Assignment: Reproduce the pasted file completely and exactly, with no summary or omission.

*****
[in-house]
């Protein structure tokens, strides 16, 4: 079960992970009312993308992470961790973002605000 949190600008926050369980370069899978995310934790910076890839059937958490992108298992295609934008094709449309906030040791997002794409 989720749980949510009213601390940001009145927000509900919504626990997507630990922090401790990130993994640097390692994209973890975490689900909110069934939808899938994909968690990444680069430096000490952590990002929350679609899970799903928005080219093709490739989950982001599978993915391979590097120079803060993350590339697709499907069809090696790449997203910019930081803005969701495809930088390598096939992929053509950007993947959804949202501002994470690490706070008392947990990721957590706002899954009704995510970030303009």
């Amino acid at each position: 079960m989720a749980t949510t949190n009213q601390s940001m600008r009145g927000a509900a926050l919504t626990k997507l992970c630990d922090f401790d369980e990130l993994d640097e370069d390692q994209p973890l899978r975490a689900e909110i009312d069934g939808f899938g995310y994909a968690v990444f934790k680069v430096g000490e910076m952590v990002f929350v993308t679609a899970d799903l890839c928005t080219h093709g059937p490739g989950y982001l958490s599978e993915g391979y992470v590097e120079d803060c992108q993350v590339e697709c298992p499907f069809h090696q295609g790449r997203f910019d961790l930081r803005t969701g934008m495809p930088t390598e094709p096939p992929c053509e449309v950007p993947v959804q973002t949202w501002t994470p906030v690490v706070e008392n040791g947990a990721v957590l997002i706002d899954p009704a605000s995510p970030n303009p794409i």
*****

[in-house]
């Protein structure tokens, strides 16, 4: 079960992970009312993308992470961790973002605000 949190600008926050369980370069899978995310934790910076890839059937958490992108298992295609934008094709449309906030040791997002794409 989720749980949510009213601390940001009145927000509900919504626990997507630990922090401790990130993994640097390692994209973890975490689900909110069934939808899938994909968690990444680069430096000490952590990002929350679609899970799903928005080219093709490739989950982001599978993915391979590097120079803060993350590339697709499907069809090696790449997203910019930081803005969701495809930088390598096939992929053509950007993947959804949202501002994470690490706070008392947990990721957590706002899954009704995510970030303009």
């Amino acid at each position: 079960m989720a749980t949510t949190n009213q601390s940001m600008r009145g927000a509900a926050l919504t626990k997507l992970c630990d922090f401790d369980e990130l993994d640097e370069d390692q994209p973890l899978r975490a689900e909110i009312d069934g939808f899938g995310y994909a968690v990444f934790k680069v430096g000490e910076m952590v990002f929350v993308t679609a899970d799903l890839c928005t080219h093709g059937p490739g989950y982001l958490s599978e993915g391979y992470v590097e120079d803060c992108q993350v590339e697709c298992p499907f069809h090696q295609g790449r997203f910019d961790l930081r803005t969701g934008m495809p930088t390598e094709p096939p992929c053509e449309v950007p993947v959804q973002t949202w501002t994470p906030v690490v706070e008392n040791g947990a990721v957590l997002i706002d899954p009704a605000s995510p970030n303009p794409i």